A certain young man was following him, wearing nothing but a linen cloth. They caught hold of him, but he left the linen cloth and ran off naked.

That’s it.

We’ve got no more information about this certain young man than that. No real clue to his identity, where he came from, or where he ran off to. None of the other gospels even mention him.

So who was he?

Who knows?

Some speculate he was one of the apostles, others that he was the same young man who appeared in Mark’s account of the empty tomb, and still others think he may have just been some sort of literary device.

But if I had to wager an educated guess, I would guess he’s me.

Not because I enjoy running around naked, but because if I’m really being honest with myself even though I wish I would have been table side with Jesus rocking out on my toy piano to the Passover hymn, there’s a halfway decent chance I would have been the certain young man who abandoned Jesus when it mattered most to save his own skin.

Don’t get me wrong. I don’t want to be that guy, but how often have I really sacrificed anything to follow Jesus, let alone my own safety?

Oh, I can talk a big game – most of us can – but if push comes to shove and following Jesus means it will really cost me something, not just an hour on Sunday morning or a couple of bucks begrudgingly tossed in the offering plate, but something I truly value like my reputation or my safety or even my life how would I respond?

Would I defiantly stand up and declare “Here I stand. I can do no other. So help me God.” or would I abandon everything and everyone to save myself?

I can tell you what I hope I would do. I hope I would stay and remain faithful. I hope when it comes to time really following Jesus I would really follow Jesus. But real sacrifice is painful and the prospect of death terrifies me. I’ve got a loving wife and two wonderful little girls at home. The idea of not being around to see them grow up is a nightmare that haunts me every time we’re apart. Faced with the choice between walking my daughters down the aisle and walking with Jesus to the gallows, I honestly don’t know how I would respond.

I can only tell you what I hope I would do.

And so as easy as it is to judge that certain young man for abandoning Jesus that night, more than anything, I feel sympathy for him. Maybe it’s because I hope others would do the same for me if I was in his shoes.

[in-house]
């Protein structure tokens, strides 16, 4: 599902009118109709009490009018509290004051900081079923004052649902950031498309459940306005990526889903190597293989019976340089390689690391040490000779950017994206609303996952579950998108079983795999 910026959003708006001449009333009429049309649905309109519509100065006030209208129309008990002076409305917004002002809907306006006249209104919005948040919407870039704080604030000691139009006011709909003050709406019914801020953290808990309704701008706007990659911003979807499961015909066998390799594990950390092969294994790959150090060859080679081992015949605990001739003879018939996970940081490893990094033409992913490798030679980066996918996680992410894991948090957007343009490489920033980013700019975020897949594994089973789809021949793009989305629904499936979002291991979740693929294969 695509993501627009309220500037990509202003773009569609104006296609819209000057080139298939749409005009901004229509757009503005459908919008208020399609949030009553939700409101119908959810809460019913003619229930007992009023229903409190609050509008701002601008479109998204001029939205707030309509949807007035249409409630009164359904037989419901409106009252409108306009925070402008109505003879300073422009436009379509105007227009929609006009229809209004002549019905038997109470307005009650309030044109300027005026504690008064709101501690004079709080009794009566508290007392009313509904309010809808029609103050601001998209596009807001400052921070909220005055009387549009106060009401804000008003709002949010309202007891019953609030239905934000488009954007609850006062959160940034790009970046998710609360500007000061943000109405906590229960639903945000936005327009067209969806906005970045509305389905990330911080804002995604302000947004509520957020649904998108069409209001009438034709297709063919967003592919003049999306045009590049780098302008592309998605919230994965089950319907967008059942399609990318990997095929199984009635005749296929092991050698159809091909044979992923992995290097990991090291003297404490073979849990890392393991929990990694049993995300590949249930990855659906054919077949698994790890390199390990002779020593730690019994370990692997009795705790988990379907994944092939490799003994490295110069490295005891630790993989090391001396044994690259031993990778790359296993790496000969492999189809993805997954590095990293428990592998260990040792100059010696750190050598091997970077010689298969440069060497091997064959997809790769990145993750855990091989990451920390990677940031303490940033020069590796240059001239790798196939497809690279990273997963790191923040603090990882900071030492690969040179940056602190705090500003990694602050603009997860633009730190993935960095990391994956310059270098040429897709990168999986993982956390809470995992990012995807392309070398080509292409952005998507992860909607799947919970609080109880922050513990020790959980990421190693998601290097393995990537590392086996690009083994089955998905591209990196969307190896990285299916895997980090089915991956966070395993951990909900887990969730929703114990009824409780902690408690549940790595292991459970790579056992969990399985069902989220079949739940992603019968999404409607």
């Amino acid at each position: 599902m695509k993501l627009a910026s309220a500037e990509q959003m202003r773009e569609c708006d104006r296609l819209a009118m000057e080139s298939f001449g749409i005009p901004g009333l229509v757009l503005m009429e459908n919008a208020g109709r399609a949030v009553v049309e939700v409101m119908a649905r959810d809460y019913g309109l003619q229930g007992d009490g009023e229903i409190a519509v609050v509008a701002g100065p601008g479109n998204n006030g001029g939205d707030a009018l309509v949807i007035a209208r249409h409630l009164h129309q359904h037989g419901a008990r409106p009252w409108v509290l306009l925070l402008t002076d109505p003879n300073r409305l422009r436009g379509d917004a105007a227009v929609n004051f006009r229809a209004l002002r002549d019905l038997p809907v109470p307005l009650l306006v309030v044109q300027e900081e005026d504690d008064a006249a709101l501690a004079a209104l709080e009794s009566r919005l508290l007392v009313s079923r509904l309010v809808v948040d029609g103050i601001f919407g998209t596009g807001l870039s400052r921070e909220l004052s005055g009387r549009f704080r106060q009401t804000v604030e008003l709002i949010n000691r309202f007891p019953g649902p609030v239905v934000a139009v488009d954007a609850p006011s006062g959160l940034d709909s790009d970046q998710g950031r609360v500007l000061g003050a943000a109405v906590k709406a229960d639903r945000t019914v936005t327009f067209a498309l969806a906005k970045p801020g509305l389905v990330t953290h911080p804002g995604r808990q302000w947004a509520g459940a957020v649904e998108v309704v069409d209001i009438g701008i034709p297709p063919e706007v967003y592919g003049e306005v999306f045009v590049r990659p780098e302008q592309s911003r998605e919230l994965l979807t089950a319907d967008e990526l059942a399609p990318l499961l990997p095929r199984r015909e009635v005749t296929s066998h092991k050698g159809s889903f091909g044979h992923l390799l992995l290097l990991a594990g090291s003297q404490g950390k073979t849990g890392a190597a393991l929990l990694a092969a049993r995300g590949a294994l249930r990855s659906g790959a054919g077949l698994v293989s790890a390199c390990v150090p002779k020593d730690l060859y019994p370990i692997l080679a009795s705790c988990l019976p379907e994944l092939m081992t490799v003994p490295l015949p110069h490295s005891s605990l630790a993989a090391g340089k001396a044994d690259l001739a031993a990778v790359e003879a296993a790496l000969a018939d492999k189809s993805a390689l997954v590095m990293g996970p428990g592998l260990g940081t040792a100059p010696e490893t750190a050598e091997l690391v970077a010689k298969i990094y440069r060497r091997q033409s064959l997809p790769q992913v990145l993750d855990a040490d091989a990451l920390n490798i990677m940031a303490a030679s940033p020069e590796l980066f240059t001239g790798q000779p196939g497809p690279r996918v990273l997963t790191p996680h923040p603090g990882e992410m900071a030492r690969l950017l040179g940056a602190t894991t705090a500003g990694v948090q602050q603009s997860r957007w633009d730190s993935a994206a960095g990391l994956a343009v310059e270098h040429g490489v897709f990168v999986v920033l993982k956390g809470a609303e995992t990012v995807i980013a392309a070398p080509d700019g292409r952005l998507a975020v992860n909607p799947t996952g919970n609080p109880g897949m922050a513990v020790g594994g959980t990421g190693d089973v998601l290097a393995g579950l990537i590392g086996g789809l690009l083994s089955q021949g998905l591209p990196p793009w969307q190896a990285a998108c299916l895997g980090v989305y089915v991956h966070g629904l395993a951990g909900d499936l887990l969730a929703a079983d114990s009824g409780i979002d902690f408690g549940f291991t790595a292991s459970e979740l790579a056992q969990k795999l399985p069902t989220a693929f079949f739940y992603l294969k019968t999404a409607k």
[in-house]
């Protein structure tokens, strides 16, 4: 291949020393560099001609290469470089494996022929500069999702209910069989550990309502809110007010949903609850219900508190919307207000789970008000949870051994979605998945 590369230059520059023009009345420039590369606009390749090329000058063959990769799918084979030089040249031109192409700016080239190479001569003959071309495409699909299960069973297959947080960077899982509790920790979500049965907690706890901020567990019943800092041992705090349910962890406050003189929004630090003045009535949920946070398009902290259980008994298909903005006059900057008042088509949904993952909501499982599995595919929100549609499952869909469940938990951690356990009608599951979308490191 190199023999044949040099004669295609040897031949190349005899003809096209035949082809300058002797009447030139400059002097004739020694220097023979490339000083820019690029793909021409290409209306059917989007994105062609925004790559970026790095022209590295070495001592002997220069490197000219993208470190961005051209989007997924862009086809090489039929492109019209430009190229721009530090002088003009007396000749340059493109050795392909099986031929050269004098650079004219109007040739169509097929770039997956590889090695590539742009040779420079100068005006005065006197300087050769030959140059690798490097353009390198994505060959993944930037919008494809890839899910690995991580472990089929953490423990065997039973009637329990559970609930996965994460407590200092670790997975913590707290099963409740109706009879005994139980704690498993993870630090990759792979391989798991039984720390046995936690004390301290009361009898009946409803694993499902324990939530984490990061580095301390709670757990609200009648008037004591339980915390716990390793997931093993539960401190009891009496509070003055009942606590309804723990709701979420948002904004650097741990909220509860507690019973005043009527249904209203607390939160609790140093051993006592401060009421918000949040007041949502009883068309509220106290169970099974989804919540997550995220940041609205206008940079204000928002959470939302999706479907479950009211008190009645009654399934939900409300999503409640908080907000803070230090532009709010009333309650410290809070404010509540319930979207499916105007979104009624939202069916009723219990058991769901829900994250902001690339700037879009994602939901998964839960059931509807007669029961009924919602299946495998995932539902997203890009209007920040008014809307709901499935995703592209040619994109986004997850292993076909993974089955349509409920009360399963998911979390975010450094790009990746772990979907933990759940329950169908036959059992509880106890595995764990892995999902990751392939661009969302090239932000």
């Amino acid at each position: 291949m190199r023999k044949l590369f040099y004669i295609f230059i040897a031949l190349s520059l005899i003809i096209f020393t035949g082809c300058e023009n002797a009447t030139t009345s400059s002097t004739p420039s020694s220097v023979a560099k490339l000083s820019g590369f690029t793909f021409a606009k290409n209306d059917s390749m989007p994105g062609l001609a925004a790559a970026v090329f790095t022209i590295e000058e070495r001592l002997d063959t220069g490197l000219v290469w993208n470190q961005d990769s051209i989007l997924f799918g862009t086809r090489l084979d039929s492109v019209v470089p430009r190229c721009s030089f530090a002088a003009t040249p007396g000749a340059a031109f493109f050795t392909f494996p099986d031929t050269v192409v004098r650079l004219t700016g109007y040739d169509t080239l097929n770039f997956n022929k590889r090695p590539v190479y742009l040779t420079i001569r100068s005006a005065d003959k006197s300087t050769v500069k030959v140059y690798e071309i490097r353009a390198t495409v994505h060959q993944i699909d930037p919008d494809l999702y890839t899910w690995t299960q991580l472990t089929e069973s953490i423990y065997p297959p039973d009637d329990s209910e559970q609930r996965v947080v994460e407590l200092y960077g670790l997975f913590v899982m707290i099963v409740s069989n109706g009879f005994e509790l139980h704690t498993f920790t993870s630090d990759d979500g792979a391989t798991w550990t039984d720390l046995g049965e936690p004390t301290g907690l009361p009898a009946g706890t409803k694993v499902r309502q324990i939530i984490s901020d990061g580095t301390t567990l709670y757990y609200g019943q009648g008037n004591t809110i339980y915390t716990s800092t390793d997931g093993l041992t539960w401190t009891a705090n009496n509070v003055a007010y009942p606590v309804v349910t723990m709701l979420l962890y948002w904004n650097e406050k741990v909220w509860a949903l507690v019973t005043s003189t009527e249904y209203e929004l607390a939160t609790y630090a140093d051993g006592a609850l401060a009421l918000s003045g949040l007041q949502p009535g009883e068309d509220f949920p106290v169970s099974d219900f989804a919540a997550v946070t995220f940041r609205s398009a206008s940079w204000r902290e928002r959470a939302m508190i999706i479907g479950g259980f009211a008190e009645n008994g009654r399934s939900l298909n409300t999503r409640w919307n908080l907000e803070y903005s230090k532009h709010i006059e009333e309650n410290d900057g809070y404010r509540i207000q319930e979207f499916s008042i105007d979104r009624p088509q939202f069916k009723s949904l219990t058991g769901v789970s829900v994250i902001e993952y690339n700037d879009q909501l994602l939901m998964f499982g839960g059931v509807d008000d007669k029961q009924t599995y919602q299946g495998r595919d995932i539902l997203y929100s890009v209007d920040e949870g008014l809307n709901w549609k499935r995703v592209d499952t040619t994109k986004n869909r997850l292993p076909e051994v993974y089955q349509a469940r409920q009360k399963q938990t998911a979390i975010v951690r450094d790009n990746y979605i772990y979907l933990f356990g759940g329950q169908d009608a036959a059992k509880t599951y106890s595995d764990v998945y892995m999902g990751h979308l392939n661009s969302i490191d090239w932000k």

Or maybe I sympathize for him because I’ve abandoned Jesus before in the face of far less than an angry mob.

Or maybe I sympathize for him because I hope that’s what Jesus would do, I hope that’s what Jesus did because if he did, then maybe he’ll have the same sympathy for me when I let him down.

But I wouldn’t blame him if he didn’t.

Because when I stop making the story about myself, when I stop wondering where I would be in the story and how I would react and instead try to imagine how Jesus must have felt that night, the pain and embarrassment become too much to bear.

You see, not only was Jesus unjustly arrested and abandoned by those he thought loved him the most, they were so desperate to save themselves they were willing to leave not just him, but everything they had to save their own skin.

It’s a truly sad irony when you think about it.

Not that many chapters before, Jesus is telling a rich young man that if he wants to be his disciple he must first give up everything he has, then he can come and follow him. Of course, he declines to do so and leaves in shame. It must have been a proud moment for the poor, powerless disciples who had done the very thing this rich, powerful man could not.

And yet here in the garden at least one of those once proud disciples did what not even the rich young ruler could be accused of doing.

So desperate to flee and save himself, one of Jesus’ followers literally gives up everything he has to abandon him.

On a night of total betrayal, this otherwise peculiar episode may have been the most painful.

It’s a moment I’m sure Jesus wishes he could forget.

But we won’t let him.

For for every time we abandon the least of these to suffer at the hands of their oppressors, every time we strip away the gospel in the name of “safety and security,” every time we flee from sacrifice to save our own skin, we reenact that night in Gesthame.

And abandon Jesus all over again.